No Regrets, Just Lessons Learned From This Female Co-Founder
April 21, 2019 .3 min read
Picture this. You're in the room filled with investors, and they ask you two very real and possible questions:
How big can your idea get?
What happens if your vision is wrong?
The first question lets you promote your view of a world transformed by your work. The second makes you lean back in your chair, take a defensive pose, and think about all the ways you can fail.
In a recent Harvard study, women were known to get far more of question number two, the "preventative" questions and men get more of the "promotional" questions.
Generally speaking, women entrepreneurs have to constantly defend their views, while men just get to run with their ideas. Reading that study was like reading a diary I didn’t even know I had written. It didn’t make me angry (well, maybe a little), but it motivated me (a lot!). Not only did it motivate me to be better, but it motivated me to work harder, and recognize these pervasive biases and do everything I can to pave over them with my vision.
I know my vision can outshine the challenge.
Running a high growth FinTech company, I am learning to take a pro-active approach and answer "prevention" questions with "promotion" answers, transforming challenges into opportunities.
Now, here are three quick lessons I’ve learned so far in my journey. They’ve served me well, and I hope they help you!
Lesson One: Stay Centered and Patient
Ignore that monthly Techcrunch story about the Stanford dropout that raised $10M with a pitch deck written on a paper plate.
The media often paints entrepreneurship as a straight line between idea, execution, and success.
Right now, in your mind, take a huge plate of spaghetti and spin it around a fork for a minute.
You'll notice that as you're spinning your fork, you're building a tangle of lines that overlap and intersect to where you can’t tell where one starts and another begins again. That’s a typical journey of entrepreneurship, a twisted web of an idea, effort, failure, feedback, and pursuit.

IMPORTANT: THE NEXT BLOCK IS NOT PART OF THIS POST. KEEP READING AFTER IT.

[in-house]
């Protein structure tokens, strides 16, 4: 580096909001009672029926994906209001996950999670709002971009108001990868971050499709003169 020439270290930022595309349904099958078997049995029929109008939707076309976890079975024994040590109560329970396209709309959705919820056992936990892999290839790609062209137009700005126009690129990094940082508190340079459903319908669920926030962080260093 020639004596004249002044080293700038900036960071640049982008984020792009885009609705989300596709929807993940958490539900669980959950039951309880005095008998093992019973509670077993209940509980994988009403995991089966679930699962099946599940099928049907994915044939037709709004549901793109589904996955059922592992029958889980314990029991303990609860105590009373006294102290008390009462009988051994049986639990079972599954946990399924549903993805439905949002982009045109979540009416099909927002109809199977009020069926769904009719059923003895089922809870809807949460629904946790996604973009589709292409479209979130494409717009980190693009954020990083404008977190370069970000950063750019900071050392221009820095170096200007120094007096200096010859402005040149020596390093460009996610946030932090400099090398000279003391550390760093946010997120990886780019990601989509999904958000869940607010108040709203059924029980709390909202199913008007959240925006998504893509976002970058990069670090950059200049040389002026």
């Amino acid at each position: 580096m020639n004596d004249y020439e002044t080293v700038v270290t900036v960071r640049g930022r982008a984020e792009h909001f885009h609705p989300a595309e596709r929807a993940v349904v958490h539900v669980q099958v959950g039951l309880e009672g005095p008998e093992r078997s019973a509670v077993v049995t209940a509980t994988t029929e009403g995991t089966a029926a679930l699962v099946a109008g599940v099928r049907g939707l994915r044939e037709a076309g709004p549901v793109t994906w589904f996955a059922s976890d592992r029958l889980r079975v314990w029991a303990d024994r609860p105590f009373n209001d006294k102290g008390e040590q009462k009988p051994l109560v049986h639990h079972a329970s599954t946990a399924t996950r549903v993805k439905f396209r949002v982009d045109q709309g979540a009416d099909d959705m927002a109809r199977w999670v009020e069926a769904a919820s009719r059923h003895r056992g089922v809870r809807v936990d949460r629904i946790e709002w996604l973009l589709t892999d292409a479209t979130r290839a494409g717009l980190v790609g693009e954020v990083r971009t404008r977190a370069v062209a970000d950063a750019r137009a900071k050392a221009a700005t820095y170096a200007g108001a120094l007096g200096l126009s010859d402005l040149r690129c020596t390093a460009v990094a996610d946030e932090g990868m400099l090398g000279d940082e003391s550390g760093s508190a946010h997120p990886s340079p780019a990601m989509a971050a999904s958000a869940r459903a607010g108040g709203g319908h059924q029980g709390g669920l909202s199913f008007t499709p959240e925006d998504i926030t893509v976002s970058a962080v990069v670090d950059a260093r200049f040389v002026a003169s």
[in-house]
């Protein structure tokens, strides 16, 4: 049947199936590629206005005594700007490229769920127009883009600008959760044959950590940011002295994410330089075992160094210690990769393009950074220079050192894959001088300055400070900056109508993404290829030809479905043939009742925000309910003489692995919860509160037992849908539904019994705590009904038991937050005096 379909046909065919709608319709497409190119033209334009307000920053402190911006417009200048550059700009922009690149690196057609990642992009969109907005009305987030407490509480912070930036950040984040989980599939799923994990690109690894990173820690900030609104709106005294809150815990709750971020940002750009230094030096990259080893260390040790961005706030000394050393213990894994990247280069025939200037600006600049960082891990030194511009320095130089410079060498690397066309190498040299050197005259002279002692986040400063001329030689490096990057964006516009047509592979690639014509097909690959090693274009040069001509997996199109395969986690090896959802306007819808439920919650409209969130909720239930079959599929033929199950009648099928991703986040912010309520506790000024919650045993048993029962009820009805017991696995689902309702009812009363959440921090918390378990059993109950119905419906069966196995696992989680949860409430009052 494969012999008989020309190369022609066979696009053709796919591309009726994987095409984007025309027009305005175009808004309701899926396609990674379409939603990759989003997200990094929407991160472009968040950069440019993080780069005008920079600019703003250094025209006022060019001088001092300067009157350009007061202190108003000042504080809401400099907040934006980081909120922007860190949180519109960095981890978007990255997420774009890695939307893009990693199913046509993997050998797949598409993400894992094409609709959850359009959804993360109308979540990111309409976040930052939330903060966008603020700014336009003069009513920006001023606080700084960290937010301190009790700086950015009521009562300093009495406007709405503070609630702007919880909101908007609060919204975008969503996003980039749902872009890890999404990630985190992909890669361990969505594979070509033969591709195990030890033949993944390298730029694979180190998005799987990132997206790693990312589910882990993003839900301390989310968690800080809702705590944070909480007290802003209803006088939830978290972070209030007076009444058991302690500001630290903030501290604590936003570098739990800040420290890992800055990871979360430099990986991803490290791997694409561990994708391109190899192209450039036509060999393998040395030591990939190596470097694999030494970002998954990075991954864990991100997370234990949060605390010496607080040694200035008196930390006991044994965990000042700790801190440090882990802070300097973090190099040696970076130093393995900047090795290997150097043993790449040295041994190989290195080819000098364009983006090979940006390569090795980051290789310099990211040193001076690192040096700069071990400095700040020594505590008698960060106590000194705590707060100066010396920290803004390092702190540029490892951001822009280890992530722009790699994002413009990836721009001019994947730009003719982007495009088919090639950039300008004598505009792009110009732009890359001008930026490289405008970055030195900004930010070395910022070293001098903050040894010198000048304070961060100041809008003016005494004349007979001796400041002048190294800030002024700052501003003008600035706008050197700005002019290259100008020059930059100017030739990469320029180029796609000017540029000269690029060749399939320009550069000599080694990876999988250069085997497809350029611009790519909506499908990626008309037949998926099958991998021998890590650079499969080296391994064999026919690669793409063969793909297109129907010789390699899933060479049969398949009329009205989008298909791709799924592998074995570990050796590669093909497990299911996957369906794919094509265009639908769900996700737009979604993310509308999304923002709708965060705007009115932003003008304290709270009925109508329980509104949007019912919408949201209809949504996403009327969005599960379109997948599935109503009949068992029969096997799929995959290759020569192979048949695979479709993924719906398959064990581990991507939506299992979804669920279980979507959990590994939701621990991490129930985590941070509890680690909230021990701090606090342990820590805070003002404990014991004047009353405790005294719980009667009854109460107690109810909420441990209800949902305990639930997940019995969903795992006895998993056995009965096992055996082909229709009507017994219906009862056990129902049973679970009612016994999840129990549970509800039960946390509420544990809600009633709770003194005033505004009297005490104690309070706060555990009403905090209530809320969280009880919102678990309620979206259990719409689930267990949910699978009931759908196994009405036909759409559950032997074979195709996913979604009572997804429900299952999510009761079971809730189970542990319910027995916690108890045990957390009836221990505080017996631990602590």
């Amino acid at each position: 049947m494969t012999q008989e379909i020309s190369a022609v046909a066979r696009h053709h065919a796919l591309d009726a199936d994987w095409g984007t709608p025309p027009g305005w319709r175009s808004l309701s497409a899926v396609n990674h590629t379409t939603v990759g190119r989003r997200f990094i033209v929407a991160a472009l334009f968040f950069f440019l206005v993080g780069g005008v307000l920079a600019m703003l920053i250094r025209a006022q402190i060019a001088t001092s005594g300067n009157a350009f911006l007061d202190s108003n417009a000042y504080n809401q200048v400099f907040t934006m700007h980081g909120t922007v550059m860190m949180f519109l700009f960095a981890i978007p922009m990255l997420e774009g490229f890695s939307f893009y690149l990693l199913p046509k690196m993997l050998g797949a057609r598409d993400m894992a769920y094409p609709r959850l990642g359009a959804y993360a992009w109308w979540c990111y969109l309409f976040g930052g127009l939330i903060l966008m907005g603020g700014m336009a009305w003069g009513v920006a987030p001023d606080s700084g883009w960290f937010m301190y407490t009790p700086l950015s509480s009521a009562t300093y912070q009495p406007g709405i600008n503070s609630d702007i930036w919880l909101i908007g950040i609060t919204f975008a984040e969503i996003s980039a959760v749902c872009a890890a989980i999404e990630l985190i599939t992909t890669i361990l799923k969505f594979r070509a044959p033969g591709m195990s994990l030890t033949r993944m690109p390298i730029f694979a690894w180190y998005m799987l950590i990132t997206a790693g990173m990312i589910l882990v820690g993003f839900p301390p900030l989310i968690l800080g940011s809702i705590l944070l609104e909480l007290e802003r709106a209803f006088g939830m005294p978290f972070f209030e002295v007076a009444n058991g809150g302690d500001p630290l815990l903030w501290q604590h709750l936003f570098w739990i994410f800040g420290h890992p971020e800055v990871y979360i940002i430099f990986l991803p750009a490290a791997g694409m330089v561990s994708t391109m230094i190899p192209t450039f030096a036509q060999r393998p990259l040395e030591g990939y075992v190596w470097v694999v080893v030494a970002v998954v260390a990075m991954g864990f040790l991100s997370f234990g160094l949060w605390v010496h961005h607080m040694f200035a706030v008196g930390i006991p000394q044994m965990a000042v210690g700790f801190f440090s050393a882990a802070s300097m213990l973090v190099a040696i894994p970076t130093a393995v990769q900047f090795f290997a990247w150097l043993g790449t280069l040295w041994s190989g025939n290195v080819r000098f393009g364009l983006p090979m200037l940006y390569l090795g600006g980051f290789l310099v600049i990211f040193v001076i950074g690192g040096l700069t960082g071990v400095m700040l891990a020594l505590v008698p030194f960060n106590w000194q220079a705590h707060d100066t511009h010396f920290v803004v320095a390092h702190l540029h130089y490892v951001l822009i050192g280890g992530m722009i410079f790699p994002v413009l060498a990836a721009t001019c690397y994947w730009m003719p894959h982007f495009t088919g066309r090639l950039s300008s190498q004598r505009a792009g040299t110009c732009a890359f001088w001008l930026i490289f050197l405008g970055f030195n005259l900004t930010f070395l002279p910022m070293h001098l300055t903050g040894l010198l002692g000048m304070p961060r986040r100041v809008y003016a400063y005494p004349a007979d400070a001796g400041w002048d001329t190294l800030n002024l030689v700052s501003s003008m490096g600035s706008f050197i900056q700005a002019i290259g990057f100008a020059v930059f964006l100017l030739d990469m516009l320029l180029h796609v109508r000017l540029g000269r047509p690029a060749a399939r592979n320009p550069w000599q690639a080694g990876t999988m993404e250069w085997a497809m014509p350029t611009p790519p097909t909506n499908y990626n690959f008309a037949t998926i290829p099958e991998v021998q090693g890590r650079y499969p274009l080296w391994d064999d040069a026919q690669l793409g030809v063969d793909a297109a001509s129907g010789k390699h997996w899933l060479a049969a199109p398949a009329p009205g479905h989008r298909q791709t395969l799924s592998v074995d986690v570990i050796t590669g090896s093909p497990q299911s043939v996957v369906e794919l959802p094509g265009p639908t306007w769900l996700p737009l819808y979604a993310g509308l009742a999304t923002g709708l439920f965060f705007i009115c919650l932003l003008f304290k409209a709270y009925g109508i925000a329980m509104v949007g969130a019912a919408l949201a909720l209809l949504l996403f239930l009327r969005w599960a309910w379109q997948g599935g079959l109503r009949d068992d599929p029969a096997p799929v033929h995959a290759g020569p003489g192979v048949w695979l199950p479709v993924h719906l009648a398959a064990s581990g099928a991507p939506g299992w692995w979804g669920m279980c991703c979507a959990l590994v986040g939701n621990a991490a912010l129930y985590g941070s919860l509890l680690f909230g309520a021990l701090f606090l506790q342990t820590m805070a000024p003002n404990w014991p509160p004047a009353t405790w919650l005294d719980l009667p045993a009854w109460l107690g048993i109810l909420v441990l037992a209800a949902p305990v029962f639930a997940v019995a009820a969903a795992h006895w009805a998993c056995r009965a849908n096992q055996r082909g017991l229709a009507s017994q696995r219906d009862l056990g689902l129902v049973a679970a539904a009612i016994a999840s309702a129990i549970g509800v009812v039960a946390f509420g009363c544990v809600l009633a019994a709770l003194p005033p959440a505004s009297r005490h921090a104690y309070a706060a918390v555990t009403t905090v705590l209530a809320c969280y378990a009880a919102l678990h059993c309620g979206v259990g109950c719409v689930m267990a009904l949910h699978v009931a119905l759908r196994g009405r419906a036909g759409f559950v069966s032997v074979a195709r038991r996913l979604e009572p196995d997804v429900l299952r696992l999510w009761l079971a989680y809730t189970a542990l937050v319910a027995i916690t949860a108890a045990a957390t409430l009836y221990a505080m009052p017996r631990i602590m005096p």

The journey is hard.
What no one talks about is how long it can take, how tedious the process can be, and how debilitating it often is. If anything, after hearing a couple of dozens no's you start questioning the validity of your idea along with your own sanity. It rattles your confidence, the imposter syndrome clouds your consciousness and you start asking yourself "WHY?"
Always follow your own compass and be patient, the world and investors may not see your vision yet, but with your conviction and confidence, they will soon.
Lesson Two: Be Authentic; Tell A Story, Your Story
Starting and running a company is like raising a child - it takes a village. You need help. You have to ask for money, for support, for people to take a leap of faith and work on your vision with you. To get these people, investors, employees, and customers on board, not only do you have to have a story but it needs to be authentic and hold meaning to your audience.
It’s hard, but I’ll let you in on a secret. People know when you’re trying too hard or when you’re full of hot air.
Be authentic. Be you and you’ll be miles ahead of many others.
Storytelling was never my “thing," I’m an introvert. English is my second language and Excel is my favorite tool to play with. But over time I discovered the power of storytelling, how much fun it can be, and the impact it can have on the trajectory of your life and business.
Lesson Three: Find Your “Angels"
The last, and probably the most important thing that helps me on this journey is my group of “angels" - other female founders that walk the same twisted path of entrepreneurship.
The most important person in this group is Cat Berman, my co-founder, my friend, my role model, and my mentor. These angels are also close friends pursuing their passions and on a similar journey. A few angels can provide a place without judgment, lots of compassion, and a safe space to vent and share a genuine sense of joy with each other.
So my message to you: challenge yourself and shoot for the sky!
Yuliya Tarasava is the COO and Co-founder of CNote, an impact investing platform delivering competitive returns by investing in women, minorities and low-income communities across America. She’s an experienced financial professional who has built financial products and services on three continents and co-managed risk for a $10 billion dollar portfolio.